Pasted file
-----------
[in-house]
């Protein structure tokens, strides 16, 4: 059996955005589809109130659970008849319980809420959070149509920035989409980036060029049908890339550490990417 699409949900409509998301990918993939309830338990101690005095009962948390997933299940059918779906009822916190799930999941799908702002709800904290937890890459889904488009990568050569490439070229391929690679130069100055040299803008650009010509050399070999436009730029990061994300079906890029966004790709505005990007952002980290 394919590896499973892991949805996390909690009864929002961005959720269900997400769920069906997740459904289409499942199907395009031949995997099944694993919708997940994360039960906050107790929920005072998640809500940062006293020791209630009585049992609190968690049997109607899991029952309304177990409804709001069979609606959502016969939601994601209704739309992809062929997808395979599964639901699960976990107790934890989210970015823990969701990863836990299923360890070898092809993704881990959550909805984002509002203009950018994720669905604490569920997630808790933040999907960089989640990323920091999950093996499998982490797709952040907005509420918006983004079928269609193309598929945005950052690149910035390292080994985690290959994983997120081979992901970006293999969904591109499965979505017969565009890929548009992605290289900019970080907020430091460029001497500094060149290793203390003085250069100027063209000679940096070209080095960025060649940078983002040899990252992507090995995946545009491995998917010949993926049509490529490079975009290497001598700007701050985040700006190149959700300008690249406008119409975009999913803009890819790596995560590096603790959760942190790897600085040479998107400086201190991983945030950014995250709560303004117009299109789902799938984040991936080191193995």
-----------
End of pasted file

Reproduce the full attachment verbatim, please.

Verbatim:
[in-house]
């Protein structure tokens, strides 16, 4: 059996955005589809109130659970008849319980809420959070149509920035989409980036060029049908890339550490990417 699409949900409509998301990918993939309830338990101690005095009962948390997933299940059918779906009822916190799930999941799908702002709800904290937890890459889904488009990568050569490439070229391929690679130069100055040299803008650009010509050399070999436009730029990061994300079906890029966004790709505005990007952002980290 394919590896499973892991949805996390909690009864929002961005959720269900997400769920069906997740459904289409499942199907395009031949995997099944694993919708997940994360039960906050107790929920005072998640809500940062006293020791209630009585049992609190968690049997109607899991029952309304177990409804709001069979609606959502016969939601994601209704739309992809062929997808395979599964639901699960976990107790934890989210970015823990969701990863836990299923360890070898092809993704881990959550909805984002509002203009950018994720669905604490569920997630808790933040999907960089989640990323920091999950093996499998982490797709952040907005509420918006983004079928269609193309598929945005950052690149910035390292080994985690290959994983997120081979992901970006293999969904591109499965979505017969565009890929548009992605290289900019970080907020430091460029001497500094060149290793203390003085250069100027063209000679940096070209080095960025060649940078983002040899990252992507090995995946545009491995998917010949993926049509490529490079975009290497001598700007701050985040700006190149959700300008690249406008119409975009999913803009890819790596995560590096603790959760942190790897600085040479998107400086201190991983945030950014995250709560303004117009299109789902799938984040991936080191193995």